Most people look toward their marriage or long term relationship as a context for love, support and affirmation. Research suggests, however, that a person’s self-esteem may significantly impact this relationship potential.
How Do We Define Self-Esteem?
In psychology, self-esteem is defined as a reflection of a person’s overall self-appraisal, of their own worth.
Measurement of self-esteem and the most commonly used definition in research was offered by Morris Rosenberg and social-learning theorists who defined self-esteem in terms of a stable sense of personal worth or worthiness, measurable by self-report. Rosenberg’s Self-Esteem Scale which is available for use, consists of 10 statements about self like the following:
“I feel I have a number of good qualities”
“I feel I do not have much to be proud of.”
These are rated from strongly agree to strongly disagree on a 4 point scale and are tallied to offer a score that ranges for 0-30 with scores below 15 suggesting low self-esteem and score 15-25 as within the normal range.
The Impact of Self-Esteem
In an interesting series of studies by Murray, Holmes, MacDonald and Ellsworth (1998) using Rosenberg’s Self-Esteem Scale to differentiate groups, researchers found that no matter how they adjusted variables, self-esteem colors not only a person’s perception of self but impacts expectations of the partner and the tenor of the relationship.
From Self Doubts to Relationship Insecurities
Of particular concern is the consistent finding that although those with low self-esteem want affirmation from partners and need the relationship as a source of acceptance, their self-doubts translate into relationship insecurities, precluding the very benefits to self-esteem a loving relationship could offer.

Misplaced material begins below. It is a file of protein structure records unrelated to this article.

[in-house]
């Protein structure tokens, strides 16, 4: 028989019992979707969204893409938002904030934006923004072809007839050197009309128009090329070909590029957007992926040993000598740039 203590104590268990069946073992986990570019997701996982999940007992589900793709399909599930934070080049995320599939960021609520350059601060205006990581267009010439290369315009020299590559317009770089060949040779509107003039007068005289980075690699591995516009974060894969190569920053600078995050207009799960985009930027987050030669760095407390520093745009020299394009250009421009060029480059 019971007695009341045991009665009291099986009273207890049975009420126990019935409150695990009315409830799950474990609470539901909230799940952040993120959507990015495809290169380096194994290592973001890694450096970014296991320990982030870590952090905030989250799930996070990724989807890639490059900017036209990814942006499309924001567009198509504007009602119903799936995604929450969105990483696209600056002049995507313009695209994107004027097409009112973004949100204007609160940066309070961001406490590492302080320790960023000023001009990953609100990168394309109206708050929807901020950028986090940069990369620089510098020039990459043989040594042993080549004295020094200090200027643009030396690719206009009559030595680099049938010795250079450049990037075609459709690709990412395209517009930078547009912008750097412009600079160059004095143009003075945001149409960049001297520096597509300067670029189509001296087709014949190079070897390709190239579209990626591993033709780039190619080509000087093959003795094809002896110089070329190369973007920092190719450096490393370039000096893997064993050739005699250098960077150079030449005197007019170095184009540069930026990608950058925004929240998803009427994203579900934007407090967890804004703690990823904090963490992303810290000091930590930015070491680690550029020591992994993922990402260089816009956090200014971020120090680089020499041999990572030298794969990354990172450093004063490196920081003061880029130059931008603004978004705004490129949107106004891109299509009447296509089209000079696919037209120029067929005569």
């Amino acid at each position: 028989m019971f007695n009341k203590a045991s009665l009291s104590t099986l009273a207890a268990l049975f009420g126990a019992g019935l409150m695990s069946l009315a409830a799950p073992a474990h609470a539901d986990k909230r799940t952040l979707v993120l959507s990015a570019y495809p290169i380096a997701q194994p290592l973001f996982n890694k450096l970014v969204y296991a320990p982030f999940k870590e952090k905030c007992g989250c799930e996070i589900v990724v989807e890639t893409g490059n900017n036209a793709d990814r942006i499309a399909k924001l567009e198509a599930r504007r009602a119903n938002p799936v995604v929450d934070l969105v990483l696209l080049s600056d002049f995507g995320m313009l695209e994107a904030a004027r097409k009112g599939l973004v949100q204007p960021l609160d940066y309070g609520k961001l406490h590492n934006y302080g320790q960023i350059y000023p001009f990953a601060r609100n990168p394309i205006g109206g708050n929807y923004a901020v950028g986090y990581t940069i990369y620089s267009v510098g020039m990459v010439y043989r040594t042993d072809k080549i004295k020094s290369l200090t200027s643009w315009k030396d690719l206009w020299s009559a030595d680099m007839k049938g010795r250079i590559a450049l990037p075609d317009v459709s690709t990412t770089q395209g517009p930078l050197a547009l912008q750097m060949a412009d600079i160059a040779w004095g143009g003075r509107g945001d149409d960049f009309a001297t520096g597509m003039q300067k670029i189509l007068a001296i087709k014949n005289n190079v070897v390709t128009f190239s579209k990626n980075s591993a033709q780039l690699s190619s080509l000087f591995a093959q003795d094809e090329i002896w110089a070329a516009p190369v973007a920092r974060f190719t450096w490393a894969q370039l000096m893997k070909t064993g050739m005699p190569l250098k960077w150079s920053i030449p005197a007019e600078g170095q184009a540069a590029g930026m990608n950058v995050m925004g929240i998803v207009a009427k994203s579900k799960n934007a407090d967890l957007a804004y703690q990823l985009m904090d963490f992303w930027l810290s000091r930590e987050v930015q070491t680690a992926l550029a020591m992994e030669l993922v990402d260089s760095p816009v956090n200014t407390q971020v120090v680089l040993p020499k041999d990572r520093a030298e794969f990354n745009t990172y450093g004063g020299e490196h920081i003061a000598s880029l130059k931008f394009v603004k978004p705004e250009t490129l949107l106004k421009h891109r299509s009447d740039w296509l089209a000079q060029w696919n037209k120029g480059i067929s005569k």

From Insecurities to Self-Reflection
Assuming the Worst Obscures Finding Out the Best
Although they wanted their partners to see them in a better light than they saw themselves, dating and married partners with low self-esteem greatly underestimated just how positively their partners saw them. High self-esteem partners were much more accurate in their perceptions.
Assuming that Love is Conditional Will Keep You Frightened
Contaminating the Partner is not Protection
Compensating As a Way to Restore the Relationship
Self-Forgiveness and Embracing the Positive
For many reasons, most of which are not chosen, people walk into adult life wounded by reality. One of the scars is low self-esteem. We know that we can’t change our past but we can take charge of our present. Having a partner is one way to find a new reference point, a different perspective and an affirming presence.
Consider looking at one positive quality of yours and one positive quality of your partner’s each day no matter what else happens. You are laying the foundation for a different sense of self and a different sense of trust in your relationship.
We know that positive emotions have the unique quality to broaden and build both social and psychological resources.
It is never too late to start re-building.
Murray, S.L., Holmes, J., MacDonald, Ellsworth P., (1998) “Through the Looking Glass Darkly? When Self-Doubts Turn Into Relationship Insecurities. Journal of Personality and Social Psychology, Vol.75, No.6, 1459-1480.
Photo by Sasha Wolff, available under a Creative Commons attribution license.
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Last reviewed: 1 Apr 2011